RA in the WSJ: Russia’s Jailed Bellwether

Tomorrow will mark the fifth anniversary of the arrest of Mikhail Khodorkovsky. Today Robert Amsterdam has an opinion article published in the Wall Street Journal in commemoration. Also see an article published earlier this week about the case by the New York Times. khodorkovskywsj102408.gif

Russia’s Jailed Bellwether A CEO’s fate shows Moscow’s true colors By Robert R. Amsterdam Five years after his arrest on Oct. 25, 2003, Mikhail Khodorkovsky is in a Siberian prison, his eligibility for parole denied by Russian courts. The former Yukos CEO’s Kafkaesque trial, conviction and banishment to the gulag have been accompanied by the rise of a corrupt cadre of state officials who have reshaped the country’s politics and quietly generated enormous personal wealth. Since Mr. Khodorkovsky’s arrest, Russia has been moving away from free-market principles, away from public-sector reforms, and away from the rule of law. Even for those who may have believed the Khodorkovsky case had some basis in law, illusions were dispelled by the inability of the state to engineer a credible trial. Matters were not helped by the state’s fencing of Yukos assets, or by the unconscionable treatment of the accused.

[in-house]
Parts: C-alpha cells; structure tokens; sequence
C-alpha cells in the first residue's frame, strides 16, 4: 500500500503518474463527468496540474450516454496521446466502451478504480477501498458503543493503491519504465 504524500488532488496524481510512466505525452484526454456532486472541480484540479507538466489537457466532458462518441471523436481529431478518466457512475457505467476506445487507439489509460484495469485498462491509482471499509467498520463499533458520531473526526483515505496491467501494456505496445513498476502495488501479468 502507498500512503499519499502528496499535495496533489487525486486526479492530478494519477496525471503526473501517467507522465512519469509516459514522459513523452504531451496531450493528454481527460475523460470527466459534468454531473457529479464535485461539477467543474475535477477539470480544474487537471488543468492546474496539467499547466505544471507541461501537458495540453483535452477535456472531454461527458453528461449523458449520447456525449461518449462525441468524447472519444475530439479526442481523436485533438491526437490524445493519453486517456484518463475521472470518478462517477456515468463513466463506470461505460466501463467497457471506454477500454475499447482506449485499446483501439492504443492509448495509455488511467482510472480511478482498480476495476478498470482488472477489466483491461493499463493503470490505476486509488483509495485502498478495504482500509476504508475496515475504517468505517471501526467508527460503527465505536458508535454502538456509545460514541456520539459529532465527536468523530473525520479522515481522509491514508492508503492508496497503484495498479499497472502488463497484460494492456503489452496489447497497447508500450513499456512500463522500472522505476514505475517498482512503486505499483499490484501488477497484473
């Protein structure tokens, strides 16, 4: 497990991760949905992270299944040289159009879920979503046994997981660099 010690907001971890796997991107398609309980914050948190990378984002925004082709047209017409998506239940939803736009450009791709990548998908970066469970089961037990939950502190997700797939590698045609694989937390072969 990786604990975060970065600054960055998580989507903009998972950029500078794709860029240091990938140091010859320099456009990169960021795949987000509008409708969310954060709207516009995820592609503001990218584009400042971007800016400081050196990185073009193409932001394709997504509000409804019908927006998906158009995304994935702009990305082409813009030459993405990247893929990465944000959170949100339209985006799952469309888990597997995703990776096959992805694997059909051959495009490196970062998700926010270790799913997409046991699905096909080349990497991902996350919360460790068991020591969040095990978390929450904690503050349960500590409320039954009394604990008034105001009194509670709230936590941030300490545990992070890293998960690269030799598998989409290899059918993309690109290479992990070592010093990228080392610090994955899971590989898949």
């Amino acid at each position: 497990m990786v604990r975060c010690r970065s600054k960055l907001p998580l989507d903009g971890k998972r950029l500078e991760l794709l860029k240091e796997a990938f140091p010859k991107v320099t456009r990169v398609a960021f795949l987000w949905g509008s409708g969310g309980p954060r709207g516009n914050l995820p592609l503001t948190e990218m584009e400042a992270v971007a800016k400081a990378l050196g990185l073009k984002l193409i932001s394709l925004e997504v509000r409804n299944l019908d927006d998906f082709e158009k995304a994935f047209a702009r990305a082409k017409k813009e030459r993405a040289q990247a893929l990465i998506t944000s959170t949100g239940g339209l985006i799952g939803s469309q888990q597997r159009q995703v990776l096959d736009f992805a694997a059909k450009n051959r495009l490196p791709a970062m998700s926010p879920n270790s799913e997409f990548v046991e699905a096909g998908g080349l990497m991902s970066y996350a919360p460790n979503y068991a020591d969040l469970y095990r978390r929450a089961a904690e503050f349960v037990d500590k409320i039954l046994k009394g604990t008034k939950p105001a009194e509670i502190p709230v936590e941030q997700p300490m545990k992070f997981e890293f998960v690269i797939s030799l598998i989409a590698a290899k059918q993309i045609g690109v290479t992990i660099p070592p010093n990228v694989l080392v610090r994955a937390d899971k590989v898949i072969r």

Yet the Kremlin’s impunity when it comes to waging political cases against its perceived opponents and seizing property may not persist. With the global liquidity squeeze, credit crisis and falling oil prices, the Russian stock market has lost two-thirds of its value in the last few months. Capital flight has mounted as political risk assessments go through the roof. All is not well for authoritarian capitalism today.President Dmitry Medvedev has a real challenge before him if he aspires to shift Russia from hubris and antagonism to restraint and cooperation. Warm words and a few large business deals will not mollify the world’s now-entrenched worries about Russian state institutions and the officials running them.The recent war in Georgia may have been a political boon domestically for Mr. Medvedev and Prime Minister Vladimir Putin, but their popularity will be tested in tough economic times. Russians are wondering how the leadership will solve their pressing day-to-day concerns.When Mr. Medvedev spoke in February of a “Four I’s” program — to develop institutions, infrastructure, innovation and investment — many outside observers were heartened by his refreshing candor. The same went for the president’s pronouncements regarding the scourge of “legal nihilism” in Russia and the urgency of combating it. Mr. Medvedev further highlighted corporate raiding and the harmful effects of a high prevalence of state officials on company boards.The president’s words were an admission that Russia could no longer avoid tackling its corrupt public administration and lack of faith in the rule of law. But what’s happened since then? Not enough, at least not yet.Now is the time to build from the pre-Yukos era — the early Putin reforms — to rekindle the movements toward the rule of law and economic reform which were put on ice in 2003. Otherwise, the Medvedev promise will ring hollow.An important first step is freedom for Russia’s political prisoners, including Mr. Khodorkovsky, whose imprisonment continues to command the world’s attention because it is through the Yukos affair that Russia’s current trajectory started.Russian authorities have treated the Khodorkovsky case recklessly, as if the investigation and trial would be beyond public scrutiny. The list of abuses committed by investigators and judicial authorities is so long that it almost precludes discussion of how the Yukos management could have possibly stolen the proceeds of more oil than the company actually produced. The authorities have also played hardball with anyone who dares to support Mr. Khodorkovsky, even locking up one of his lawyers and denying that person treatment for AIDS and cancer. That person is now terminally ill but remains in detention, charged with money laundering, embezzlement and tax evasion.The result is that the Kremlin has, wittingly or not, turned Mr. Khodorkovsky into a bellwether of where Russia is headed. A respected and credible world power cannot keep political prisoners. Until this is understood, Mr. Khodorkovsky’s fate will continue to deliver a stinging indictment of those presently in command in Russia.Mr. Amsterdam, an attorney in London, represents Mikhail Khodorkovsky.